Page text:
Not only did graduation hit the Hawkeyes hard at the end of the season, but Miller also left, accepting the head coaching position at Oregon State. The “Six Pack” had dwindled to the “Fred Brown Show’’ as assistant coach Dick Schultz took over the reins of the program in 1970-71.
“Schultz brought in all new assistants, but the mainstays of the team had left and we were left with a lot of juniors and sophomores,’’ Brown says. “I had to do a lot more and I thought I showed a well-rounded game because my assists and rebounds were both higher.’’
Brown, who was named the team’s Most Valuable Player, averaged 27.6 points, still second best to Johnson’s 27.9 in Iowa history for a single season. Averaging 28.9 points in Big Ten play, he was named first-team All-Big Ten and also received All-America accolades from three different panels.
Over 20 hours shy of a degree in physical education, Brown still elected to join the professional ranks for personal reasons.
“At that time I needed to take care of my mother; she was my sweetheart,’’ Brown says. “When the dollars were there, I needed to do that. I don’t regret my decision at all.
“The people in Iowa were good family folks and had been great to me. I loved being down there in that atmosphere and it was a wonderful experience. I made a lot of wonderful friends, who I still stay in contact with today. The people will always be my greatest memory and then the playing.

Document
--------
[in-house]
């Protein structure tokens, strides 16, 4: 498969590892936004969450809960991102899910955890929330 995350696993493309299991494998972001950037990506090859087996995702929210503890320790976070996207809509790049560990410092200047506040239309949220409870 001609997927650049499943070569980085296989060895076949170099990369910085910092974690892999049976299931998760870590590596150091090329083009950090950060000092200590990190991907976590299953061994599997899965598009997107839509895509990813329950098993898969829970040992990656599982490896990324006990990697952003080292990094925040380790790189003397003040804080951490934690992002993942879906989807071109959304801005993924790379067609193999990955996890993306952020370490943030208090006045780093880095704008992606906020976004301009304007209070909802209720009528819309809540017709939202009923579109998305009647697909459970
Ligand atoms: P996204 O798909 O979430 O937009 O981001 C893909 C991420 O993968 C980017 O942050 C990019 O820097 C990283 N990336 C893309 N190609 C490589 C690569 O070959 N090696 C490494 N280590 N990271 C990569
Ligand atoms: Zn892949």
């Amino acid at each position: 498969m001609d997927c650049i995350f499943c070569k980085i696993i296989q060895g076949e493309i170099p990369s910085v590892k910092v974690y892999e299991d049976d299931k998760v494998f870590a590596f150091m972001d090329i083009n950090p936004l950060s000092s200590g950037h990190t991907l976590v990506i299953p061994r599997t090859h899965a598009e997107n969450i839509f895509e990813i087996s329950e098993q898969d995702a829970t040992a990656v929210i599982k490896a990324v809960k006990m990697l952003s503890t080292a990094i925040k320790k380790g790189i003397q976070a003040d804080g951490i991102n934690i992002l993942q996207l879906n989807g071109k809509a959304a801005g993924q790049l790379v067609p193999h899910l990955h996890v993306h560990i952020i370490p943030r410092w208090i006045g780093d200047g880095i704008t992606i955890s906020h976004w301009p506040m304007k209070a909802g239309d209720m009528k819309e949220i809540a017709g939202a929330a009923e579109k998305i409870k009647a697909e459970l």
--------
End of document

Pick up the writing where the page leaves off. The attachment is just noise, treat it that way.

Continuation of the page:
“Playing in the Big Ten was just a dream come true,’’ he added. “It was always fun to go to Indiana when they had George McGinnis because he talked a lot of trash. And then there were guys like Rick Mount, who could shoot the lights out. It was just exciting to be around all that talent.’’
Brown was selected in the first round of the NBA draft by the Seattle SuperSonics and in the ABA draft by the Kentucky Colonels.
“Kentucky was a lot closer in my plan of going back to Milwaukee,’’ Brown says with a laugh. “But when I started adding everything up, the talk at the time was if the ABA was going to continue to exist with all its financial restraints. There were some exciting players in the ABA at the time, like Julius Erving and George Gervin, but everything I kept reading said there was going to be a merge, so it made sense to go with the NBA.’’
Brown said he was drafted mainly to assist and relieve Lenny Wilkens, who was a player-coach at the time. However, Brown only played in 33 games and often found himself at the end of the bench during the 1971-72 season.
“Lenny was a phenomenal Hall of Fame player and it was very difficult to replace the coach when he doesn’t want to come out of the game, so I just watched and learned,’’ Brown says. “Rookies don’t play a lot and they made sure I understood that.’’